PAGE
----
To Part One
At the end of Part One, I wrote that there is one polar projection that shows up all around the world and which you’ve almost certainly seen many times. The reason you almost certainly can’t think of it right now is because it’s never presented as a map, but as a symbol instead.
In June 1945, delegates from all the allied countries met in San Francisco to make the “United Nations,” a term that the wartime Allies had been using in political declarations since 1942, into a real international organization. 850 delegates from forty nations attended, along with roughly 3,500 staff and advisers.
As the host country the United States was responsible for all logistics, which included a range of maps, charts, displays, certificates, maps, and guides to be used by staff and delegates. The Office of Strategic Services’ Presentation Branch, a team of graphic and industrial designers who had been working on various exhibit and display issues for the armed services since 1941, was drafted to assist the State Department with creating these materials. It’s a little confusing to try and trace exactly who did what in the San Francisco design work, but it seems that the team was led by Oliver Lincoln Lindquist. Also involved was Donal McLaughlin, who did the first pass on the design of a lapel pin to identify the delegates.
McLaughlin’s New York Times obituary describes some of his first, rejected designs:
A globe surrounded by chains intended to represent nations linked in peace. “Linked in peace, but also a world in chains,” Mr. McLaughlin noted. Another image showed a chimneylike brick structure, bound by the “mortar of cooperation,” with an olive branch poking out. “Could be a trademark for the Structural Clay Products Institute,” Mr. McLaughlin wrote.
We can probably be grateful that none of these made the cut. What did get used what what McLaughlin, in an interview, described as ““an azimuthally equidistant projection showing all the countries in one circle.” Aside from realigning the map so that the US was no longer centred, the design adopted as the UN emblem was almost identical.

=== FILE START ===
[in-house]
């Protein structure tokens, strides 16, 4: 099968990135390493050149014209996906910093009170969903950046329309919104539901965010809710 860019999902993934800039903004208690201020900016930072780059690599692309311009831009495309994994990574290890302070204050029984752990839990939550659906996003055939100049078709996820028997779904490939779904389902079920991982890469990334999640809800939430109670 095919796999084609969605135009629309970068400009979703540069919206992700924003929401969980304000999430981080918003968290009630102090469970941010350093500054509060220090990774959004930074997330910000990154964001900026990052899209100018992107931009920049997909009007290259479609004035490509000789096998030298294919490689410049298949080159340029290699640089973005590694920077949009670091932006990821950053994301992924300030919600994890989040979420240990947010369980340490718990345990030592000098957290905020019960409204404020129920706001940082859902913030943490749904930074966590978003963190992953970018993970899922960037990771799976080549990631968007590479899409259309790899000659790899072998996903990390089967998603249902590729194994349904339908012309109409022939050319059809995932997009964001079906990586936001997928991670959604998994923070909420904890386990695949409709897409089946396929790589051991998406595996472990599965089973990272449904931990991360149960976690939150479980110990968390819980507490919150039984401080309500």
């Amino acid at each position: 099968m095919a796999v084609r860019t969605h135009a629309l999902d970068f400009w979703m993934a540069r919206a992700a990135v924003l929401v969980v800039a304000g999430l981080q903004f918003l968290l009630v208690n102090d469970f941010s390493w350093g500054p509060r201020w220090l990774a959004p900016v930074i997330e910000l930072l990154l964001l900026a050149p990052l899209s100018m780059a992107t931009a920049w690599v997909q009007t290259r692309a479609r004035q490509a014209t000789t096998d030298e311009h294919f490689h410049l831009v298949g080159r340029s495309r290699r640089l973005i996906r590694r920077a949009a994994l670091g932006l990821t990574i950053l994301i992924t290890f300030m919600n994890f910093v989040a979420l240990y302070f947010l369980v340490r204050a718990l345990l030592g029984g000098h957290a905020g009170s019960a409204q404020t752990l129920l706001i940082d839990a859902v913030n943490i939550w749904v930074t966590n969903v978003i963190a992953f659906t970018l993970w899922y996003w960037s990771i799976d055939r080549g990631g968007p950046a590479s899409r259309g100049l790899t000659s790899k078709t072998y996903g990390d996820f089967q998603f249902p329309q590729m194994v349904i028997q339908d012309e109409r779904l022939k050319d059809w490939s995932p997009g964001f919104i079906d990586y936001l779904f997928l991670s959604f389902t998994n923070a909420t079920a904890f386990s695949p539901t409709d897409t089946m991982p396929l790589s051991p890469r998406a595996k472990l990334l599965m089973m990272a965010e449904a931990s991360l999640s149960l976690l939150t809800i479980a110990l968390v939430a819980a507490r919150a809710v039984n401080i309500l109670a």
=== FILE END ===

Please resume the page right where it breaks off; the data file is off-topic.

Presumably, McLaughlin had seen some of Harrison’s polar projection maps: they were in very popular publications. But, ironically enough, the reason he was able to use the polar projection as the basis for the UN emblem was because Harrison and others like him had failed to really shake the public conception of what constituted a “proper” map. If the polar projection had been instantly recognizable as a map, the emblem would read as obvious or even twee. “Of course, a map of nations united for the United Nations.” But, without that instant familiarity, the UN emblem is merely worldly – a symbol for the world, not a direct representation of it. And that’s good too, because to have a recognizable map opens up all sorts of questions of representation. An azimuthal equidistant projection gives accurate distances and directions, but only from the centre point. Moreover, it distorts both size and area the further one goes from the centre. So, while North America and Eurasia are reasonably undistorted, the southern hemisphere is not. S.W. Boggs loses once again.